New Short Film Celebrates Some Comedic Christmas Darkness
Director OIiver Kember's new short, Last Christmas, is a darkly comic tale about a little girl's meeting with a Father Christmas who's not what he seems...
You might have noticed that it's almost Christmas. Well, in advertising terms it is, and a slew of joyful commercials have been hitting the airwaves to celebrate the coming festive season.
However, one director has taken a different approach with his newly released and darkly humorous short film, Last Christmas. London-based Oliver Kember [above right] says his mission statement is to combine beautiful imagery with mischievous comedy. "I have a background in cinematography and always bring that love and attention to my directing work," he says. "I aim to land somewhere between Tarantino and Wes Anderson in terms of a darkly comic tone and curated, timeless aesthetics."
Above: Last Christmas from Oliver Kember on Vimeo.
"Dan is just an absolute comic maestro and can’t help but make things funny, so once he agreed to do the film I knew that it would keep the tone right in the sweet spot between comedy and darkness."
And Last Christmas does just that, pitting a sweet, precocious little girl who thinks she's stumbled into Father Christmas, against a wily man intent of stealing the presents from under her tree.
Below, Kember talks about the reasons behind making the film and what he hopes Father Christmas might bring him this year...
Above: On location for Last Christmas.
How did the idea for Last Christmas come about?
Myself and my writing partner, Freddie Hall, have really enjoyed looking at key life events and challenging the expected set of emotions that go hand-in-hand with them. Christmas felt like a really good, logical moment for us to turn our hand to as writers.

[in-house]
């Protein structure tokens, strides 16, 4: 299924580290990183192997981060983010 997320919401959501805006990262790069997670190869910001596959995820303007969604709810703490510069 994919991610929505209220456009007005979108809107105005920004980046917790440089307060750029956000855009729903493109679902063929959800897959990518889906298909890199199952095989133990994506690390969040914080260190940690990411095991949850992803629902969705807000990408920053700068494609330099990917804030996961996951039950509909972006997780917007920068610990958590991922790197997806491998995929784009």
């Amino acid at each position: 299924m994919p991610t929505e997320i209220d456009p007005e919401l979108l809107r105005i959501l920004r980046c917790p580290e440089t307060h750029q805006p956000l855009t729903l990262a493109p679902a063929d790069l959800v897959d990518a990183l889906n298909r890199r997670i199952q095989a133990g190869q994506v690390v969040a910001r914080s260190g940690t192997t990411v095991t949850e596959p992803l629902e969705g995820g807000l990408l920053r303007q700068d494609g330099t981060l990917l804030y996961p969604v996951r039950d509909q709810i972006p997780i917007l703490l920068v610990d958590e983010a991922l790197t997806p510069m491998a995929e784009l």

"The challenge was really in the edit and getting rid of lots of gems in order to keep the story tight and snappy."
What made you want to make a film based around Christmas?
Christmas is a time of year that we’re sold as nothing but joyful. As a filmmaker working in dark comedy, that’s asking for trouble! I’ve learned that nothing is ever sacred, and that life is always a mixed bag, so it almost seems more honest to tell a story that’s not quite as perfect as it should be. Beyond that, it’s just great fun for us as writers with a mischievous agenda.
The cast members are great; how and where did you find Father Christmas and Polly?
[Actor] Daniel Ings was someone I wanted to work with as soon as I saw him in Lovesick. Then later, watching him in The Crown there was a whole other side to him I hadn’t seen before.
And Polly, well we watched a lot of audition tapes for the part of Polly and Poppy Polivnick just had a cheekiness to her that immediately resonated with me. She was acting way beyond her years and had a real fire in her that I found an amazing contrast to her small size. When she is full height, the world better watch out. She’ll be unstoppable.
Above: Polly and 'Santa'.
The film does a great job of balancing quite a dark story with a funny scenario; how hard was it to keep that balance?
Thanks! I think structurally, the dramatic irony of the audience knowing who Steve is whilst the little girl tries to suss him out is a fun game to watch. More importantly though, Dan is just an absolute comic maestro and can’t help but make things funny, so once he agreed to do the film I knew that it would keep the tone right in the sweet spot between comedy and darkness.
So many of my favourite lines and moments in the film came from Dan, but I won’t say which ones because it makes me and Freddie seem like better writers this way. But honestly, it’s all of the funny bits. Every one.
Above: The crew hard at work.
What was the most challenging part of the project and how long was the shoot?
The shoot was one day. The challenge was really in the edit and getting rid of lots of gems in order to keep the story tight and snappy. The cast were so generous and creative that there is a whole outtakes reel of absolute gold that I would love to release some day. Maybe next Christmas.
What are you asking Father Christmas for this year?
More branded dark comedy work from all those brilliant and beautiful shots-reading creatives and producers. And world peace.
Above: The poster for Last Christmas.
- Editor Stephen Dunne
- 1st Assistant Director Freddie Hall
- 2nd Assistant Director Alexander Seltzer
- 3rd Assistant Director Emma Moffat
- Clapper Loader Theo Spearman
- Costume Assistant Lucy Calder
- Costume Designer Alice Cox-Morton
- Focus Puller Alasdair Baines
- Makeup Designer Jo Turner
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